Illinois ACEs Response Collaborative
Links to reports, videos, and research that provides introductory information about ACEs, trauma-informed care, and resilience.
In 2013, the Illinois ACEs Response Collaborative successfully petitioned the Illinois Department of Public Health to include an ACE module in the State’s Behavioral Risk Factor Surveillance System (BRFSS)—a CDC-developed survey that collects information on health risk behaviors, chronic diseases, use of preventive health practices, and health access. Our report presents findings from the 2013 BRFSS and examines the prevalence of ACEs among adults in Illinois and Chicago, including assessing racial/ethnic and gender differences, and the association of ACEs with negative health outcomes.
In 2017, Health & Medicine Policy Research Group’s Illinois ACEs Response Collaborative (the Collaborative), the Chicago Department of Public Health (CDPH), and the Alliance for Health Equity (AHE) partnered to establish the Trauma-Informed Working Group (the Working Group) of the AHE, a group of 18 Chicago-area hospitals and health care systems working to become trauma-informed. This report aims to share the learnings of the Working Group. It is our hope that the insights presented here will provide direction for health care institutions and other organizations pursuing TIHC transformation.
The Children’s Hospital of Wisconsin has been at the forefront of the movement to create trauma-informed hospitals. Using the Sanctuary Model and the will of many champions within the hospital, this medical system is several years into a 10-year process to become trauma-informed. During the webinar, Dr. Heather Paradis (Medical Director, Community Services) and Jennifer Hammel (Early Childhood Development and Trauma Informed Care Director) explain the genesis of this major systems change movement.
In this webinar, Lynn Todman, Ph.D., M.P.C. and Collaborative member Elena Quintana, Ph.D. discuss the link between the social determinants of health, wide spread trauma and emotional unrest, and inequality in Southwest Michigan.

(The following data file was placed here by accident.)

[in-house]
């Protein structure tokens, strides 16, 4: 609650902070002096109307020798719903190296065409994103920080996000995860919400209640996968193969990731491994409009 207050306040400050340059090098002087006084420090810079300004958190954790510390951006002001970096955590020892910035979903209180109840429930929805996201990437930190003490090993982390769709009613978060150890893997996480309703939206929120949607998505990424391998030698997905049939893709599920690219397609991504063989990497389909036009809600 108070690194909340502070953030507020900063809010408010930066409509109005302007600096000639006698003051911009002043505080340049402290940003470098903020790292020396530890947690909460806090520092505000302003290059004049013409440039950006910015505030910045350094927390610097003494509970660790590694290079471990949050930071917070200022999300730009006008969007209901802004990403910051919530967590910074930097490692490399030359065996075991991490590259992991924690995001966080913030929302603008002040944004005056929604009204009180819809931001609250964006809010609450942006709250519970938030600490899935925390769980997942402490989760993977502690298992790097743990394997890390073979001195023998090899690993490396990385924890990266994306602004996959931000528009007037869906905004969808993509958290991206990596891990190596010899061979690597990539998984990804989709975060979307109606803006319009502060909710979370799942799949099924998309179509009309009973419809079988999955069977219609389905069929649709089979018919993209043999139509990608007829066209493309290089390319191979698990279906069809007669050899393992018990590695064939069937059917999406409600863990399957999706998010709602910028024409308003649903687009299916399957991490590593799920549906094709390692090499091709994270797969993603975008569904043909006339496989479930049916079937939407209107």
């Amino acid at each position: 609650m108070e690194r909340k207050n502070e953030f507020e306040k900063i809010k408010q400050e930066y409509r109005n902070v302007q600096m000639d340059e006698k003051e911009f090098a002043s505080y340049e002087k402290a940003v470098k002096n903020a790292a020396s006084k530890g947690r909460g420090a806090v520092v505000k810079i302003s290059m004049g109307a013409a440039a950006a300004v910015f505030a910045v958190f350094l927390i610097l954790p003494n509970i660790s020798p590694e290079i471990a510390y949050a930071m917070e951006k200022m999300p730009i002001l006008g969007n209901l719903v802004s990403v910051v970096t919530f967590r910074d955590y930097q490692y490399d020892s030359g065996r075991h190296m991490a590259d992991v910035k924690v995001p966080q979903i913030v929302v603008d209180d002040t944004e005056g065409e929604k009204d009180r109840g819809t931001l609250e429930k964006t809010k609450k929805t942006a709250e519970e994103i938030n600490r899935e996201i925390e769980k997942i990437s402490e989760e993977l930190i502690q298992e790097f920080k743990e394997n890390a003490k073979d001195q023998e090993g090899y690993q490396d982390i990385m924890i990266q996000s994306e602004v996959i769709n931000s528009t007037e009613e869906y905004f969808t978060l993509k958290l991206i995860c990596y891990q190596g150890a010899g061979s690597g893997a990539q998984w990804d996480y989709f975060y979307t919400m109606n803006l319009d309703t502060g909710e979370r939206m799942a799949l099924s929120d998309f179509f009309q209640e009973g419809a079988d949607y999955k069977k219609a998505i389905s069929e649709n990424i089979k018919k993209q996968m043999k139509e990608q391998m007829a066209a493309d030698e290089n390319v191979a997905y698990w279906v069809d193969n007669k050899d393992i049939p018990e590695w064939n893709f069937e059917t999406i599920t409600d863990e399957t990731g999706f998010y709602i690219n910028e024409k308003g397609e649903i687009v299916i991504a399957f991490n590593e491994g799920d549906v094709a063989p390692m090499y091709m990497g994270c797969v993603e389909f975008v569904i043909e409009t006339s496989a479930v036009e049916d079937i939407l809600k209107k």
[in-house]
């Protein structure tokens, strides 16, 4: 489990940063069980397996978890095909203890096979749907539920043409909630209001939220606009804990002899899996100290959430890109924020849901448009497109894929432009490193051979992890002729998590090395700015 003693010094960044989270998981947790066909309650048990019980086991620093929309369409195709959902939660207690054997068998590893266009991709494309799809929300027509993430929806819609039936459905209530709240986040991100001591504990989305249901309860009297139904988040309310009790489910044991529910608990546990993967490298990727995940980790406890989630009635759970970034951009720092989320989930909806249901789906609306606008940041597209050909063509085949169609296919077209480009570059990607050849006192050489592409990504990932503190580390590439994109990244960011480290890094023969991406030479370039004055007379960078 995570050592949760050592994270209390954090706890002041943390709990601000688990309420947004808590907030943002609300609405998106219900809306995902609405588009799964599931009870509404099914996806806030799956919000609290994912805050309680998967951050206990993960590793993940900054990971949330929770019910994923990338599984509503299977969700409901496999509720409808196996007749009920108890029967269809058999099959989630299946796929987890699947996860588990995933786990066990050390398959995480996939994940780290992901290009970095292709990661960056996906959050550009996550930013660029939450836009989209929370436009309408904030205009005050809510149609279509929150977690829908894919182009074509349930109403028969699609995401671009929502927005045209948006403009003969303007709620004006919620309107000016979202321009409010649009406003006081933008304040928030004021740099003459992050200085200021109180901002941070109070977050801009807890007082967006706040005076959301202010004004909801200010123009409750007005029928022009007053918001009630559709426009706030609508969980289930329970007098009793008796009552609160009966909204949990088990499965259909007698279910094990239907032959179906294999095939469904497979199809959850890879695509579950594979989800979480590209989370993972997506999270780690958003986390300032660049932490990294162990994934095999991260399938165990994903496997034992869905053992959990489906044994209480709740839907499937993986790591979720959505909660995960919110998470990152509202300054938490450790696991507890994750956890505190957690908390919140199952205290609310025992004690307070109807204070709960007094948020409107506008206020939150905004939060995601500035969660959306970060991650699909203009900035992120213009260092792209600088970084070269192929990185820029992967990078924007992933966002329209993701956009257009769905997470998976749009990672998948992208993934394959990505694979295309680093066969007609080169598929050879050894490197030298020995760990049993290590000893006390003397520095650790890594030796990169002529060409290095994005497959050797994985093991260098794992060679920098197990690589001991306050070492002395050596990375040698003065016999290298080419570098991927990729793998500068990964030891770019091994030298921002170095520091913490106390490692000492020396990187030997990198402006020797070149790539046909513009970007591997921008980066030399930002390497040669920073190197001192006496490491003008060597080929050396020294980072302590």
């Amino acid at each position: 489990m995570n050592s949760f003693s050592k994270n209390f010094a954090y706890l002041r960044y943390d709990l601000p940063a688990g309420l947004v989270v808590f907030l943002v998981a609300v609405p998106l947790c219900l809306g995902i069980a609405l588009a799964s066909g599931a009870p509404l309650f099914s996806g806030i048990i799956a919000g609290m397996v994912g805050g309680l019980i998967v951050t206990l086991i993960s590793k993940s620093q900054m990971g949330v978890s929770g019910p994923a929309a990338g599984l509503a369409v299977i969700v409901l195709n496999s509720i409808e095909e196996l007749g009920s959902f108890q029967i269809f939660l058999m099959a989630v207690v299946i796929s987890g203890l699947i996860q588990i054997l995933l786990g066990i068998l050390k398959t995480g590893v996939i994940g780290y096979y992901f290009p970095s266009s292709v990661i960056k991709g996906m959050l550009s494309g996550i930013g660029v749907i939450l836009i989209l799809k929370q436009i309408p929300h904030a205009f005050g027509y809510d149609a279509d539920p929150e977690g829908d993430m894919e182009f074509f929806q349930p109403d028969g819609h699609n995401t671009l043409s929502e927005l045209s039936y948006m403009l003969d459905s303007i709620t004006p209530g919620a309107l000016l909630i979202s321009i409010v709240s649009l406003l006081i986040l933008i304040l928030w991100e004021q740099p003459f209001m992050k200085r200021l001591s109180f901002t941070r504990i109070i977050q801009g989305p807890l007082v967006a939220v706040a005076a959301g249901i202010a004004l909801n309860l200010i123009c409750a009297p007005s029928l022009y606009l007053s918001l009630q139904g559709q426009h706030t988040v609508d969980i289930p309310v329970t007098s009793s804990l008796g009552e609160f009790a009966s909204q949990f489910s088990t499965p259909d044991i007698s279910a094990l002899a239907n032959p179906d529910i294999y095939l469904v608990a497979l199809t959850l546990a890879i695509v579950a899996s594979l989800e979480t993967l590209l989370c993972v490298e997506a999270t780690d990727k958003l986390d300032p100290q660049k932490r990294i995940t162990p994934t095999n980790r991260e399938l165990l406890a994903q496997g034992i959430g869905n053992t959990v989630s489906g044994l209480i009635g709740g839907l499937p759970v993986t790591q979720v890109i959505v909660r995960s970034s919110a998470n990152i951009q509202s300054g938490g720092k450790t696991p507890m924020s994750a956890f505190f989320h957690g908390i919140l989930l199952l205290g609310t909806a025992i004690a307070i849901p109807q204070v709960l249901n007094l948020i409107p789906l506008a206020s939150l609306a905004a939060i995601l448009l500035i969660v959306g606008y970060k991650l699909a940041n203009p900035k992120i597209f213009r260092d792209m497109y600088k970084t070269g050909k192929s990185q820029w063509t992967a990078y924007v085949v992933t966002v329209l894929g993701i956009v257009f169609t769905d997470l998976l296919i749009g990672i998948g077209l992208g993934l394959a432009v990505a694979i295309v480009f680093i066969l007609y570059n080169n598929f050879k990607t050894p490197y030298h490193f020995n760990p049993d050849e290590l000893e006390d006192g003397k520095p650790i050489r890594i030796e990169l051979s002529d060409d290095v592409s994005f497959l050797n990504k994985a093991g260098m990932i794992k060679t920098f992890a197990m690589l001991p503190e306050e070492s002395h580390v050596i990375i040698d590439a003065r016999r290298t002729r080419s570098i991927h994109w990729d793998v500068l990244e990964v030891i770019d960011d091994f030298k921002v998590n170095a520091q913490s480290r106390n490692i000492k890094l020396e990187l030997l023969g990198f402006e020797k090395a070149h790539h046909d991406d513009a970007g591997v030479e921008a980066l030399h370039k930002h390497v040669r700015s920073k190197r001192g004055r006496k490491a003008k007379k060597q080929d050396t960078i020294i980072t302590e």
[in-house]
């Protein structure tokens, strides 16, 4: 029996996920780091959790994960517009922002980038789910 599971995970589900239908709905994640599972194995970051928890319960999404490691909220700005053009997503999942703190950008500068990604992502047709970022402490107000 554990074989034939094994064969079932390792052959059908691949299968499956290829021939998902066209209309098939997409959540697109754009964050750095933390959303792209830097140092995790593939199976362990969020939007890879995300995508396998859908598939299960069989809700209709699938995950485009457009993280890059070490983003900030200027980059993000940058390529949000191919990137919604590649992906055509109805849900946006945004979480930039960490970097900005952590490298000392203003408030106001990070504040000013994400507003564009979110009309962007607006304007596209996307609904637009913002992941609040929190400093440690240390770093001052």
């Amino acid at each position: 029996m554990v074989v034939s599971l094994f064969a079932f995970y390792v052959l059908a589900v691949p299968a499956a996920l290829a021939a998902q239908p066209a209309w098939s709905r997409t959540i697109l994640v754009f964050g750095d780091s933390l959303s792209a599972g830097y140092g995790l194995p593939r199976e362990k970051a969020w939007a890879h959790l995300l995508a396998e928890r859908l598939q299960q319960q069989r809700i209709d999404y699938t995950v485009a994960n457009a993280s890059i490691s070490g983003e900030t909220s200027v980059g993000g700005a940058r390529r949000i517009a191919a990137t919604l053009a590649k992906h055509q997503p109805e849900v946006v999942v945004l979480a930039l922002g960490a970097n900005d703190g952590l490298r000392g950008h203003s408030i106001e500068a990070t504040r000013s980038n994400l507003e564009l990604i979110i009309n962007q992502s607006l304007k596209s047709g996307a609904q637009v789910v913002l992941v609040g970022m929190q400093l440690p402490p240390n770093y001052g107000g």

In this webinar, Andrea Ortez of Partnership for Resilience discusses how organizers, educators, and clinicians can utilize community partnerships to provide trauma-informed support to both teachers and students. Ortez addressed the early lessons of the Partnership and the types of relationships that practitioners, educators, and advocates must foster together to ensure the needs of the whole child are met.
This policy brief examines the impact of ACEs in the education system including promising practices and recommended actions for change. The brief was developed by members of the Illinois ACEs Response Collaborative—system leaders in Illinois who are working from an ACEs-informed lens to improve systems to prevent and mitigate trauma across generations. Rooted in social justice, the brief is a call to action to move upstream, build resiliency, and recognize how addressing inequity and trauma can improve systems while also building resiliency.
This summary policy briefs explores the impact of ACEs in the education system including promising practices and recommended actions for change.
In 2016, the Illinois ACEs Response Collaborative conducted an Environmental Scan of programs addressing adverse childhood experiences (ACEs) and trauma in multiple sectors. The Scan yielded information from 339 local, state, national and international programs. This paper identifies successful ACE-related policies, programs, and models utilized by these programs highlighting the essential elements and characteristics needed to foster effective interventions .
Augmenting the ACEs Collaborative's larger 2016 Environmental Scan, in 2018 we set out to offer a more in-depth snapshot of organizations working to address trauma. This report, based on an additional round of 27 interviews included five organizations that were part of the original scan and 22 that had not been previously interviewed. As with the 2016 scan, efforts were made to include organizations representing a wide variety of sectors; those that were at different points along the implementation journey; large and small organizations; those who provide direct service; and those that are facilitators of trauma training.